GetHashCode Method System.Int32 GetHashCode()
GetType Method System.Type GetType()
GetTypeCode Method System.TypeCode GetTypeCode()
ToString Method System.String ToString(), System.String ToString(Stri...

so we can see that MSH neatly provided us with a byte-array !!

so we can just do this :

$Settings[4] = 4

... set the 5th (bytearry starts with 0) and set it to 4 (details)
and write it back.

set-property $Location -property settings -value $settings

Cool .. thats al it took to set only 1 byte of an Byte-array in the registry.

almost done, just do the same trick on the following key :
$location = 'HKCU:\SOFTWARE\Microsoft\Windows\CurrentVersion\Explorer\Streams\Defaults'

Oops, it has {} around it (MSH script-block)

$Settings = get-property $Location -property "{20D04FE0-3AEA-1069-A2D8-08002B30309D}"

so far so good ..

MSH C:\> $settings[4] = 5

Unable to index into an object of type System.Management.Automation.MshObject.At line:1 char:11+ $settings[4 <<<< ] = 5

the problem is MSH will wrap this in a custom object
TypeName: System.Management.Automation.MshCustomObject

the trick is : you have to specify the name again :
$Settings."{20D04FE0-3AEA-1069-A2D8-08002B30309D}"[4] = $args[0]

watch out ALSO when writing it back :

so like this :

set-property $Location -property "{20D04FE0-3AEA-1069-A2D8-08002B30309D}" -value $settings."{20D04FE0-3AEA-1069-A2D8-08002B30309D}"

NOT LIKE THIS !!! (it will write a string to your registry !!)

set-property $Location -property "{20D04FE0-3AEA-1069-A2D8-08002B30309D}" -value $settings

so to be save first save it in another variable !

so the total function will be :

Function SetDefView{
# set byte array
$location = 'HKCU:\SOFTWARE\Microsoft\Windows\CurrentVersion\Explorer\Streams' $Settings = (get-property $location).settings
$Settings[4] = $args[0]
set-property $Location -property settings -value $settings

# set byte array in special key (that needs quotes like 123 or {6})
$location = 'HKCU:\SOFTWARE\Microsoft\Windows\CurrentVersion\Explorer\Streams\Defaults' $SettingsWrapper= get-property $Location -property "{20D04FE0-3AEA-1069-A2D8-08002B30309D}"
$settings = $SettingsWrapper."{20D04FE0-3AEA-1069-A2D8-08002B30309D}"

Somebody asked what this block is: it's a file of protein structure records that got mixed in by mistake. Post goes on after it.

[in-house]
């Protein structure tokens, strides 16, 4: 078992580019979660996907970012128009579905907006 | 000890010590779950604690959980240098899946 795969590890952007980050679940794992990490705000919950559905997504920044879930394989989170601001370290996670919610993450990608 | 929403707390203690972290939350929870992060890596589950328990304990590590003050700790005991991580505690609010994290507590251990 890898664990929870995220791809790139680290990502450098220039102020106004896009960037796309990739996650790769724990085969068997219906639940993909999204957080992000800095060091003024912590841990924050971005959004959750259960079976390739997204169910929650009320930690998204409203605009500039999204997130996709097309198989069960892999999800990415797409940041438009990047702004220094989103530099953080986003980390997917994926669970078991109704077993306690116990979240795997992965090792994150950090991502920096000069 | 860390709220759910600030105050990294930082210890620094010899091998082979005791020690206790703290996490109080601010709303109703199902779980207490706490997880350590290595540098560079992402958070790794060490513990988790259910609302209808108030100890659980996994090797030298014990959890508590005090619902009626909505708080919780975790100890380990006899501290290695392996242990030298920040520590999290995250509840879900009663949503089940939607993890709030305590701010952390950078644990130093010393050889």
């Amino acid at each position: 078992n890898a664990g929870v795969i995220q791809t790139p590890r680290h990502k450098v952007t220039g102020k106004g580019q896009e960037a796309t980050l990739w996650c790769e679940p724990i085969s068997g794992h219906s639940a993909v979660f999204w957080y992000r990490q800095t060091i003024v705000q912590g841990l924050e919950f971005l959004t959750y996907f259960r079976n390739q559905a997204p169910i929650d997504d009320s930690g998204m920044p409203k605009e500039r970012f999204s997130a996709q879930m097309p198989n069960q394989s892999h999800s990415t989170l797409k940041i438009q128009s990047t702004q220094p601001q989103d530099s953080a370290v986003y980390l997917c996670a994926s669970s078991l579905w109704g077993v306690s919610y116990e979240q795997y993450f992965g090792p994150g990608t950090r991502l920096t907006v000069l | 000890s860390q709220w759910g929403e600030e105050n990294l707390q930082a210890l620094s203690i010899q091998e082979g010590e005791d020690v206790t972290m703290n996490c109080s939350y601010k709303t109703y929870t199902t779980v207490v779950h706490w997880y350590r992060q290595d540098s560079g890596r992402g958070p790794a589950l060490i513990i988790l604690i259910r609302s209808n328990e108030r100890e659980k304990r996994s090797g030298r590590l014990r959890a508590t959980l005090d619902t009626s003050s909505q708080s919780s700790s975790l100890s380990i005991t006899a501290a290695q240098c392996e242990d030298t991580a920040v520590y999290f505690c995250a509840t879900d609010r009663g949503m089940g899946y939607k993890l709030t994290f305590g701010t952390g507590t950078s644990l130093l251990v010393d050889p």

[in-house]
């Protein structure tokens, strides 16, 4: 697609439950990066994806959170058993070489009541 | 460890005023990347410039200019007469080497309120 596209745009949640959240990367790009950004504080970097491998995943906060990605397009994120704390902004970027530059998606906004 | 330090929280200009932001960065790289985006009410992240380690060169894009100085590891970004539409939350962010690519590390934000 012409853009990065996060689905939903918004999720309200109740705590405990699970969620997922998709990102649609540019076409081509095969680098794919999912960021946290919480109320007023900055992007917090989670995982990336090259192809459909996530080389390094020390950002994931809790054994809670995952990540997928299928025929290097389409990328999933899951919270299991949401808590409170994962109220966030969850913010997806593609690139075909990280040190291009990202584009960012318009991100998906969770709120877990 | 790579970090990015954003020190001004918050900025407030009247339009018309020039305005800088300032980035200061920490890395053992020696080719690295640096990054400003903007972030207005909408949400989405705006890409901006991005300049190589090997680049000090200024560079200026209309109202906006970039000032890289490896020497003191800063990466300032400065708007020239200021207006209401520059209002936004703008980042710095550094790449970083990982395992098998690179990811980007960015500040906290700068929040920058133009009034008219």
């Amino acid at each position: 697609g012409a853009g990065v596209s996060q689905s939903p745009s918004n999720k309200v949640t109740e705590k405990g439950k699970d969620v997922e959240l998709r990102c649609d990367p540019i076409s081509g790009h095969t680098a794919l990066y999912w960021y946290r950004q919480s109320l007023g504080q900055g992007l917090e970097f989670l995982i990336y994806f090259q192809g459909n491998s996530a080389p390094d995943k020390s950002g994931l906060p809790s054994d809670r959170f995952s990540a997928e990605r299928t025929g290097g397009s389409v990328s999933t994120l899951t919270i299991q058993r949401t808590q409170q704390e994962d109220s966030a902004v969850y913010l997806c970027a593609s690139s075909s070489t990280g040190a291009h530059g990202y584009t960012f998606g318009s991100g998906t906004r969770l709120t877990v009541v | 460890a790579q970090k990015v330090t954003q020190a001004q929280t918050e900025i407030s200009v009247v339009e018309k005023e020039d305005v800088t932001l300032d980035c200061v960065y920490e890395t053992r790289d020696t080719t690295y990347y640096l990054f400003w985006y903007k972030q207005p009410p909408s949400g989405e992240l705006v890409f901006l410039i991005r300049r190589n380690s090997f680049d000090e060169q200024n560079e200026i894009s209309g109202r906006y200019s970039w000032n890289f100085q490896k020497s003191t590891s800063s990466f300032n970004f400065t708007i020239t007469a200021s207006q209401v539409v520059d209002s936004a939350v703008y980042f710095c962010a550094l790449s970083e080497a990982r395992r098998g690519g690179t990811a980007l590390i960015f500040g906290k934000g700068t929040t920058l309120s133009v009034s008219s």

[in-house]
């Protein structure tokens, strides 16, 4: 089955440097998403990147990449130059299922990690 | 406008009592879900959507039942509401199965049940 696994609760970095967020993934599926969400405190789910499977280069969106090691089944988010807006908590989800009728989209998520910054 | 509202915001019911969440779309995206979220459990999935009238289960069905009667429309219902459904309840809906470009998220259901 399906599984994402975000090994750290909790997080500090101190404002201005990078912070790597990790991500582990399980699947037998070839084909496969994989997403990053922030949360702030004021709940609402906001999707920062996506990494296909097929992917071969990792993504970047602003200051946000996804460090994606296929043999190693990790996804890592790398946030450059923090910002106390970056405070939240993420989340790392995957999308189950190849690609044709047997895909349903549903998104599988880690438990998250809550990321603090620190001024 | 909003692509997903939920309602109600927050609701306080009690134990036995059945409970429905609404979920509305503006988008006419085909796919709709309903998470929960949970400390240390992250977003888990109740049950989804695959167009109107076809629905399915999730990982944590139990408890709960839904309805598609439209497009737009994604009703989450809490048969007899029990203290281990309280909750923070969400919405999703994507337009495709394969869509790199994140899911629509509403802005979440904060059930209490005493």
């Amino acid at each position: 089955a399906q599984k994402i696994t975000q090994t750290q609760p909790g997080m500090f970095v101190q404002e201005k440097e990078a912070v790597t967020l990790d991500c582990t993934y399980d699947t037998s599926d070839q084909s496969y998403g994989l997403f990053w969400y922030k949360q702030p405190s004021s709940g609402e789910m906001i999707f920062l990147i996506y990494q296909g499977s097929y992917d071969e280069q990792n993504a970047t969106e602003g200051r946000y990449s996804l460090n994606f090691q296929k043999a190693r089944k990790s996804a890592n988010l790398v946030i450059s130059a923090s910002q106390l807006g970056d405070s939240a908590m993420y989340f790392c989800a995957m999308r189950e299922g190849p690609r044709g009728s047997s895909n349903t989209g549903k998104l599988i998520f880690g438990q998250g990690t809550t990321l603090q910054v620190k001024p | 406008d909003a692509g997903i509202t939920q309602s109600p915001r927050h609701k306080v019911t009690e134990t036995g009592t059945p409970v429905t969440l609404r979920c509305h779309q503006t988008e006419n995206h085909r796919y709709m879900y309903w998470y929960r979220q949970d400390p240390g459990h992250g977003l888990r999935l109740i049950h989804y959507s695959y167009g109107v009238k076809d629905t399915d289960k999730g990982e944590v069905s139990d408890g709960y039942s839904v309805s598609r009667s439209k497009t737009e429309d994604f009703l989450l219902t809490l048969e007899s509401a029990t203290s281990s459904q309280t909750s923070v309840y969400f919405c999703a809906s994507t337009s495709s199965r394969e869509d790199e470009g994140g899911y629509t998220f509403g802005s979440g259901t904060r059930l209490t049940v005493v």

$settings[4] = $args[0] set-property $Location -property "{20D04FE0-3AEA-1069-A2D8-08002B30309D}" -value $settings
"Done ! (you have to logon / logoff to see the change)"

you see that the last part is a bit more complex since you have to deal with the wrapper, and easy to do wrong (use the 2 step variable declaration to avoid confusion). this can also happen with "simpler" keys like 123.

I hope this post will help you exploring the Reg with MSH

enjoy ..

gr /\/\o\/\/

PS. thx to Jeff Jones [MSFT] for helping me with this in mp.w.s.scripting

PS remember if testing that it will not always work in a GPO env.

Comments: Post a Comment

Links to this post:

Create a Link

<< Home


October 2005   November 2005   December 2005   January 2006   February 2006   March 2006   April 2006   May 2006   June 2006   July 2006   August 2006   September 2006   October 2006   November 2006   December 2006  

$Links = ("PowerShell RC1 Docs"," PowerShell RC1 X86"," PowerShell RC1 X64"," Monad GettingStarted guide"," Monad Progamming Guide"," Monad SDK"," Monad videos on Channel 9"," MSH Community Workspace"," scripts.readify.net "," MonadSource"," www.reskit.net"," PowerShell Blog"," Under The Stairs"," computerperformance powershell Home"," proudlyserving"," MSH on wikipedia"," MSHWiki Channel 9"," Keith Hill's Blog"," Precision Computing"," PowerShell for fun"," MSH Memo (Japanese)"," monadblog")

find-blog -about "PowerShell","Monad" | out-Technorati.
find-blog -contains "","" | out-Technorati.
Web mow001.blogspot.com

This page is powered by Blogger. Isn't yours?